NIST Cybersecurity Framework v1.1 (CSF)

    Standards and Frameworks

    NIST Cybersecurity Framework v1.1 (CSF)

    The NIST Cybersecurity Framework version 1.1 (NIST CSF v1.1) provides a voluntary, prioritized, flexible and cost-effective approach to protecting critical infrastructure and other sectors against cybersecurity risks. The NIST CSF can be used by any organization regardless of its size, sector, and type.

    Last Updated: July 30, 2019

  • General

    NIST CSF was born in the recognition that national and economic security of the United States depends on the reliable function of critical infrastructure. President Executive Order (EO) 13636, Improving Critical Infrastructure Cybersecurity (February 2013) directed NIST to work with stakeholders to develop a voluntary framework – based on existing standards, guidelines, and practices – for reducing cyber risks to critical infrastructure. Cybersecurity Enhancement Act of 2014 reinforced NIST’s EO 13636 role to facilitate and support the development of voluntary, industry-led cybersecurity standards and best practices for cybersecurity risk management.

    Under NIST CSF, organizations are provided with an approach to prioritize cybersecurity resources, identify, manage, and assess cybersecurity risks, and take action to reduce risk. The Framework also enhances cybersecurity communication within an organization and with other organizations (such as partners, suppliers, regulators, and auditors).

    NIST CSF consists of 3 components:

    1. The Core: provides an easy-to-understand set of desired cybersecurity outcomes.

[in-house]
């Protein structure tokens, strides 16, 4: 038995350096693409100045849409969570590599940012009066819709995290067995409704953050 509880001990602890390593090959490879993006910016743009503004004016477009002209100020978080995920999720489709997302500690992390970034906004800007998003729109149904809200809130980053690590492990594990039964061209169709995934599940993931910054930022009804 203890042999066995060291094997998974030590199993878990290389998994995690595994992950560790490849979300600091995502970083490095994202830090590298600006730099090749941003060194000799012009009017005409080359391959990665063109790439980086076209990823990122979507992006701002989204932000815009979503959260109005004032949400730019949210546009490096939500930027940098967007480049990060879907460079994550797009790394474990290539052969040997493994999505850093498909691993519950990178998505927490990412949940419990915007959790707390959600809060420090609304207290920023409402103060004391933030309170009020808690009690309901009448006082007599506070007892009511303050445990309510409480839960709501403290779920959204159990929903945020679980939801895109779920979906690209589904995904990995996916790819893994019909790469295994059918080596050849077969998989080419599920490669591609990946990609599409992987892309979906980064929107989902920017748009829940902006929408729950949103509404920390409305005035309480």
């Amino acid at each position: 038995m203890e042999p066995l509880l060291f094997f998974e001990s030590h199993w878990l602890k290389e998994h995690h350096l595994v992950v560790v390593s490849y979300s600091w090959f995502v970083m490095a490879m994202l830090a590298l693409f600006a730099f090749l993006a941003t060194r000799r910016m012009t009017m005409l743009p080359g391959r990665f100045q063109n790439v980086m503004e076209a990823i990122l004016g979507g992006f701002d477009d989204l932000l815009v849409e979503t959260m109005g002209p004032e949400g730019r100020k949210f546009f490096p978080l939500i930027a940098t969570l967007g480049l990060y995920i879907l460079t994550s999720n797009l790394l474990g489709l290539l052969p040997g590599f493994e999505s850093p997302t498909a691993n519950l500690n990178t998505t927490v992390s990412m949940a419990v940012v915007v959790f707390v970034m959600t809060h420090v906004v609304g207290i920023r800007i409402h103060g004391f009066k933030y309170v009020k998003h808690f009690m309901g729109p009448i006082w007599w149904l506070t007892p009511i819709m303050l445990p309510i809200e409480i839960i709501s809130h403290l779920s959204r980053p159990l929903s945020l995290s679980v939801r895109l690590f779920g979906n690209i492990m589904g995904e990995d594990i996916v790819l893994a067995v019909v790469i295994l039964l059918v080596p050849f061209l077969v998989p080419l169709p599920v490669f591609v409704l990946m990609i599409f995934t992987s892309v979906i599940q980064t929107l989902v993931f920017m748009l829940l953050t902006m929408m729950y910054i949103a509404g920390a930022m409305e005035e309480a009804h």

• Framework Core guides organizations in managing and reducing their cybersecurity risks in a way that complements an organization’s existing cybersecurity and risk management processes.
    2. Profiles: portrays organizations’ unique requirements, objectives, risk appetite, and resources. 
      • Framework Profiles portrays an organization’s unique alignment of their organizational requirements and objectives, risk appetite, and resources against the desired outcomes of the Framework Core. Profiles are primarily used to identify and prioritize opportunities for improving cybersecurity at an organization.
    3. Implementation Tiers: indicates how an organization manages cybersecurity risks. 
      • The Implementation Tiers assist organizations by providing context on how an organization views cybersecurity risk management. The Tiers guide organizations to consider the appropriate level of rigor for their cybersecurity program and are often used as a communication tool to discuss risk appetite, mission priority, and budget.

    The Framework Core and Informative Requirements are available as separate downloads in three formats: spreadsheet (Excel) , alternate view (PDF) , and database (FileMaker Pro). NIST also provides a companion Roadmap discusses future steps and identifies key areas of cybersecurity development, alignment, and collaboration.

    The Department of Homeland Security’s Critical Infrastructure Cyber Community C³ Voluntary Program provide critical infrastructure owners and operators with further guidance in using CSF and managing their cyber risks.

    Any observations, suggestions, examples of use, and lessons learned can be communicated to NIST by emailing [email protected].

    Updates in CSF v1.1

    As an updated version, CSF v1.1 is fully compatible with CSF v1.0, and remains the flexible, voluntary, and cost-effective nature. CSF v1.1 clarifies the applicability for “technology”, which is minimally composed of Information Technology, operational technology, cyber-physical systems, and Internet of Things. It also clarifies utility as a structure and language for organizing and expressing compliance with an organization’s own cybersecurity requirements. In addition, the updated Framework provides an enhanced guidance for applying CSF to supply chain risk management, and summarizes the relevance and utility of CSF measurement for organizational self-assessment. The updates also provide better accounts for authorization, authentication, and identity proofing.

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